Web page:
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Government Introduces $37 Billion Recovery Benefits Program, No Canadian Left Behind

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Finance minister Chrystia Freeland has announced a new $37 billion recovery benefits program that will replace the $82 billion Canada Emergency Response Benefit (CERB) from September 27. The new program delivers Prime Minister Justin Trudeau’s promise no Canadian left behind. The new benefits program will come into effect after the CERB ends in September.

The CRA started the CERB on April 6. Every eligible Canadian got up to $12,000 in CERB for 24 weeks. Now, you can get an extra $2,000 CERB up to $14,000 for 26 weeks.

To date, the CRA has paid $69.4 billion in CERB to 8.6 million Canadians and helped 4.1 million applicants return to work. It expects to spend another $8 billion on the CERB extension.

The $37 billion recovery benefits program

The government has divided the $37 billion recovery benefits program into three parts:

  • Four-week CERB extension worth $8 billion
  • Employment Insurance (EI) modifications worth $7 billion
  • New benefits program worth $22 billion

Like the CERB, the recovery benefits will be taxable. However, the CRA will change the way recovery benefits are paid to address the shortcoming with the CERB payments.

The CRA pays CERB for a benefit period in advance. But it will pay the EI and new benefits in arrears, which is after the benefit period is over. This will remove the hassle of repaying the benefit if you don’t qualify for that period.

Both the CRA and Service Canada processed the CERB, which caused duplication of payments. Now, Service Canada will process the EI and the CRA will process the new benefits for non-EI.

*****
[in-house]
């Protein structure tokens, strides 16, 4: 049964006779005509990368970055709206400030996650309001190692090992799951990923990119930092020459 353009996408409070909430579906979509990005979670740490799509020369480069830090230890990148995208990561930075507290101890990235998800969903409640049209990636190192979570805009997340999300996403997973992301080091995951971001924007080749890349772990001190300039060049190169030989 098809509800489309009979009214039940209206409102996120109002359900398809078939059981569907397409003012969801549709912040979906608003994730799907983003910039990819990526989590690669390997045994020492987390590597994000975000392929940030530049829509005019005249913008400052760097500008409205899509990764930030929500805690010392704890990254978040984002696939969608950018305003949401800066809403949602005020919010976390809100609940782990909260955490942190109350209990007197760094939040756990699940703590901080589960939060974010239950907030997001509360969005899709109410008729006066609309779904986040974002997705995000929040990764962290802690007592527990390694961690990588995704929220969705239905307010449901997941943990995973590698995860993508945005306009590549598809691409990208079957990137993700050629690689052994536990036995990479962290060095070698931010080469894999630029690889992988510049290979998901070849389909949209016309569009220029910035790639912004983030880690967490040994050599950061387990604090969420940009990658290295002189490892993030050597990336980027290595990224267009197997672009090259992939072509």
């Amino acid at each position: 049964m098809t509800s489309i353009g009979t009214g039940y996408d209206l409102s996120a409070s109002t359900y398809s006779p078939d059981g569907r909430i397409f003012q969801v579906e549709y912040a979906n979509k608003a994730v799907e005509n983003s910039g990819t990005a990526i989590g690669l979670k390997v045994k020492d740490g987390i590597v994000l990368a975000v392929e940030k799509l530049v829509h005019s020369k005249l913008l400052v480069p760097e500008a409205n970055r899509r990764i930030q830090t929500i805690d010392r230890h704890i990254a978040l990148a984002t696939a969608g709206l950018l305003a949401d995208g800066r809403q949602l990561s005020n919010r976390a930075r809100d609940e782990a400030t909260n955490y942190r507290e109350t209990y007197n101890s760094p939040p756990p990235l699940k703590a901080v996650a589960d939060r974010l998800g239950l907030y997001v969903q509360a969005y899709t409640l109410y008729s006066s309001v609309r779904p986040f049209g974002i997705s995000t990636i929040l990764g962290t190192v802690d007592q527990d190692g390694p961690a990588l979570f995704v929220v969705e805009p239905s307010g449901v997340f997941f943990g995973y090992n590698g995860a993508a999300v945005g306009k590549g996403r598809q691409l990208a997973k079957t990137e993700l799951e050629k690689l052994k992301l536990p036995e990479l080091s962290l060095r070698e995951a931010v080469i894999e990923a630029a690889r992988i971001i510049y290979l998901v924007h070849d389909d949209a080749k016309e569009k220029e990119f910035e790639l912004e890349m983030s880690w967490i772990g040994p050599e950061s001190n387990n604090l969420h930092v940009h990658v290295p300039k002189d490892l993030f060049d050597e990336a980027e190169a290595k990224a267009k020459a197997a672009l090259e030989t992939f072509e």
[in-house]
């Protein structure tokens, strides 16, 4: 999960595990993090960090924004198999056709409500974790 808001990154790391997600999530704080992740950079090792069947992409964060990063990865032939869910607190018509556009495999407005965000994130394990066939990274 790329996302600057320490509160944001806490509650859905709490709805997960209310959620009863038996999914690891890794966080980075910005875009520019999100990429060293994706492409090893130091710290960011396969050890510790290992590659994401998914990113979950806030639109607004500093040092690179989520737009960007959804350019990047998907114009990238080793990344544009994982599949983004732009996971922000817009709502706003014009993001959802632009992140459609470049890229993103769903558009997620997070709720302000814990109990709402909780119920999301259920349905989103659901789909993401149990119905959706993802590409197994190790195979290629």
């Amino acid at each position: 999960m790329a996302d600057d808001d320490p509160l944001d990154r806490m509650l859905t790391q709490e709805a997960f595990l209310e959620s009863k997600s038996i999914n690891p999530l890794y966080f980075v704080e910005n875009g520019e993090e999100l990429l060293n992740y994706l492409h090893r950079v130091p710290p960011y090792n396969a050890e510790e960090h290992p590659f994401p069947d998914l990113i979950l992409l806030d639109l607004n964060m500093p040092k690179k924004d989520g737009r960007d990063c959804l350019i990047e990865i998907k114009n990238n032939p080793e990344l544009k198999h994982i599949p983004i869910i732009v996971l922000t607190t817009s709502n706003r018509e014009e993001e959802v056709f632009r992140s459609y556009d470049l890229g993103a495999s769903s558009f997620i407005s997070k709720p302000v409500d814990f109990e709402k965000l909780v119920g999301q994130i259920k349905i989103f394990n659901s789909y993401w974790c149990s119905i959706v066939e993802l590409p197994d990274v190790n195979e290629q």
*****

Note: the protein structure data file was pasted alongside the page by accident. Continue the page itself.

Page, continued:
The $1,600 CERB alternative

The CERB alternative will divide CERB into EI for those who qualify and the Canada Recovery Benefit (CRB) for those who don’t qualify for EI. Both these benefits will give eligible Canadians out of work $1,600 a month, or $400 a week, for 26 weeks.

You will get the $1,600 benefit amount even after you start working, and it will start phasing out when your annual income crosses $38,000. With this, the government will address the CERB shortcoming, which created a disincentive for those who returned to work and earned above $1,000.

If you are a self-employed or a part-time worker who doesn’t have an EI, the CRB will replace the CERB. If you are still out of work because of the pandemic and have exhausted your $12,000 CERB limit, you can apply for an extra $2,000 CERB. When the CERB ends in September, you can apply for CRB for up to 26 weeks in the next 12 months.

If you are a salaried employee who is covered under EI, the EI will replace CERB. If you lost your job or reduced working hours because of the pandemic, you can apply for up to $14,000 CERB between March 15 and October 2. After September, you will be transferred to EI and get $400-$573 in weekly benefits for 26-45 weeks depending on your average weekly income and insured working hours.

Two new $500 cash benefits

Beyond the CERB alternative, the CRA has introduced two new benefits that will pay $500 per week.

  • The 26-week caregiving benefit for those who need to stay home to care for dependents as schools and care facilities are closed due to pandemic.
  • A two-week sickness benefit for those who are sick or in a 14-day quarantine because of COVID-19.

The new program will help Canadians live with COVID-19.

Make the most of the CERB alternative

You can increase your benefits payments by saving $100 a week from your EI/CRB in Tax-Free Savings Account (TFSA). This way, you can contribute $3,000 only from the CRA cash benefits.

Invest this money in a stock that has adapted to the COVID-19 economy. Lightspeed POS (TSX:LSPD) provides point-of-sale solutions to physical stores. The pandemic significantly hit its subscriptions in April. Hence, it adapted to the changing business needs and introduced features that can help its customers operate in the COVID-19 economy while maintaining social distancing.

The stock has returned to the pre-pandemic level and has the potential to double your money in a few years.

This article represents the opinion of the writer, who may disagree with the “official” recommendation position of a Motley Fool premium service or advisor. We’re Motley! Questioning an investing thesis — even one of our own — helps us all think critically about investing and make decisions that help us become smarter, happier, and richer, so we sometimes publish articles that may not be in line with recommendations, rankings or other content.

Fool contributor Puja Tayal has no position in any of the stocks mentioned. The Motley Fool owns shares of Lightspeed POS Inc.

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